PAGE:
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Elaborate and dramatic, this service utilizes all the senses as we
recount salvation history and revel in the saving power of God’s
great mercy. There will be incense at this service.
The New Fire
The service begins outside in the Garden of Remembrance (east of
the Chapel) shortly after the sun has set. A fire is kindled and the
Paschal Candle is lit from this fire. Candles held by the congregation
are lit. The procession moves into the darkened church behind the
Paschal Candle. An ancient hymn, the Exsultet, is sung.
Several Old Testament lessons are now read. The account of the
Israelites’ crossing of the Red Sea is given particular attention since
this event is at the center of the Jewish Passover. Christians believe
Christ, in his death and resurrection, symbolizes the Passover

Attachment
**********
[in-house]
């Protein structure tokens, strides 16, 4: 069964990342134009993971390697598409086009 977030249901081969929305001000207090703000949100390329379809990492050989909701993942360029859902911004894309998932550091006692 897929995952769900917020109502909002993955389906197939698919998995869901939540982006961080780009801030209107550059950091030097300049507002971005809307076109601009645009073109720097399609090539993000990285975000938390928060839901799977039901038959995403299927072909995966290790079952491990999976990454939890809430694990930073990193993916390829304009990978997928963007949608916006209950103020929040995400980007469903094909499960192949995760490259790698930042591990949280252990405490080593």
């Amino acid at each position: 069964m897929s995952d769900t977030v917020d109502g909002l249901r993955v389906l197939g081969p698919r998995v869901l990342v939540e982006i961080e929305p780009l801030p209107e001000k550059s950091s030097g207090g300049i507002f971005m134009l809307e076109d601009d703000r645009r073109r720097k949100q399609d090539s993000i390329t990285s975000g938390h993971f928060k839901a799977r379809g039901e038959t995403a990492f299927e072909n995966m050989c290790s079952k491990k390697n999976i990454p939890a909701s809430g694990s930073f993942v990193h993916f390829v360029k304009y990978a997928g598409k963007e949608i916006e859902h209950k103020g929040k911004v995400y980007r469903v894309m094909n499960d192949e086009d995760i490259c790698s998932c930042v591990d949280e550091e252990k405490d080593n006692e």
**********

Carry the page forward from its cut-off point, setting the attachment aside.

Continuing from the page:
Lamb. Each reading is followed by a hymn and a collect relating
what has been read in the Old Testament to the Mystery of Christ.
Baptisms and the Renewal of Baptismal Vows
Since the earliest days of the church, Easter Eve has always been
a time set aside for baptisms in which by God’s grace, we baptize
people into a new life of Christ. Even when there are no baptisms,
we remember our own initiation into the body of Christ through
water and the Holy Spirit as we recite the Baptismal Covenant and
say the prayers read at our own baptism.
After the baptism and/or the renewal of baptismal vows, the
Presider calls out “Alleluia! Christ is risen!” Then the lights come
on, the organ and brass ensemble lead us in an eruption of song,
and bells are rung with great fanfare!
You are encouraged to bring your own bells from home
and join in the ruckus!
Cow bells, sleigh bells, hand bells, Christmas bells.
Any bell will do!
Or borrow a bell as you enter the church.
The service then continues with the first festive Eucharist of Easter,
followed by a dessert reception in the Great Hall.